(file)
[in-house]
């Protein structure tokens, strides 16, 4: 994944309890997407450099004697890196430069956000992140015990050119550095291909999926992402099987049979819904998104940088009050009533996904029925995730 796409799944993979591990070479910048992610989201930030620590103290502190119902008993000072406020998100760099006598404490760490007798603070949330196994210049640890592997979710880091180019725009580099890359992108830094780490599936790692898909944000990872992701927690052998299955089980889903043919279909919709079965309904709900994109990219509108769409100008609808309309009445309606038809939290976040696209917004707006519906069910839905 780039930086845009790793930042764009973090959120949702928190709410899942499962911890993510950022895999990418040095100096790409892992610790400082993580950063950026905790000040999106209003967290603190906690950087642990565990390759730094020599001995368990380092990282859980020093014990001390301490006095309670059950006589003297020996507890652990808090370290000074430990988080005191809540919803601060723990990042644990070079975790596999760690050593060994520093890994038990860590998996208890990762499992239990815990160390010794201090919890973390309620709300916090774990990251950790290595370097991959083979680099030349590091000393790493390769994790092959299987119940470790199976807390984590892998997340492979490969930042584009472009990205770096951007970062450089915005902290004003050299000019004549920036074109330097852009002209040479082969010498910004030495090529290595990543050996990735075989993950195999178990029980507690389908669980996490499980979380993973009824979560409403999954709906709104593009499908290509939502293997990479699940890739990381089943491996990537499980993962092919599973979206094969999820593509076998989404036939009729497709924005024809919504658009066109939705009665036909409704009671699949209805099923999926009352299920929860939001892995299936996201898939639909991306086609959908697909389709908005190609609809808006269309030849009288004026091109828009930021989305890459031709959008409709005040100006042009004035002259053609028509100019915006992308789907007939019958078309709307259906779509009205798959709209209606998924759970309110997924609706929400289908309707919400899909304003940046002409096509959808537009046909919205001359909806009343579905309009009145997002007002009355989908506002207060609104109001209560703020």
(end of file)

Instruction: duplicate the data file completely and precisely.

[in-house]
């Protein structure tokens, strides 16, 4: 994944309890997407450099004697890196430069956000992140015990050119550095291909999926992402099987049979819904998104940088009050009533996904029925995730 796409799944993979591990070479910048992610989201930030620590103290502190119902008993000072406020998100760099006598404490760490007798603070949330196994210049640890592997979710880091180019725009580099890359992108830094780490599936790692898909944000990872992701927690052998299955089980889903043919279909919709079965309904709900994109990219509108769409100008609808309309009445309606038809939290976040696209917004707006519906069910839905 780039930086845009790793930042764009973090959120949702928190709410899942499962911890993510950022895999990418040095100096790409892992610790400082993580950063950026905790000040999106209003967290603190906690950087642990565990390759730094020599001995368990380092990282859980020093014990001390301490006095309670059950006589003297020996507890652990808090370290000074430990988080005191809540919803601060723990990042644990070079975790596999760690050593060994520093890994038990860590998996208890990762499992239990815990160390010794201090919890973390309620709300916090774990990251950790290595370097991959083979680099030349590091000393790493390769994790092959299987119940470790199976807390984590892998997340492979490969930042584009472009990205770096951007970062450089915005902290004003050299000019004549920036074109330097852009002209040479082969010498910004030495090529290595990543050996990735075989993950195999178990029980507690389908669980996490499980979380993973009824979560409403999954709906709104593009499908290509939502293997990479699940890739990381089943491996990537499980993962092919599973979206094969999820593509076998989404036939009729497709924005024809919504658009066109939705009665036909409704009671699949209805099923999926009352299920929860939001892995299936996201898939639909991306086609959908697909389709908005190609609809808006269309030849009288004026091109828009930021989305890459031709959008409709005040100006042009004035002259053609028509100019915006992308789907007939019958078309709307259906779509009205798959709209209606998924759970309110997924609706929400289908309707919400899909304003940046002409096509959808537009046909919205001359909806009343579905309009009145997002007002009355989908506002207060609104109001209560703020």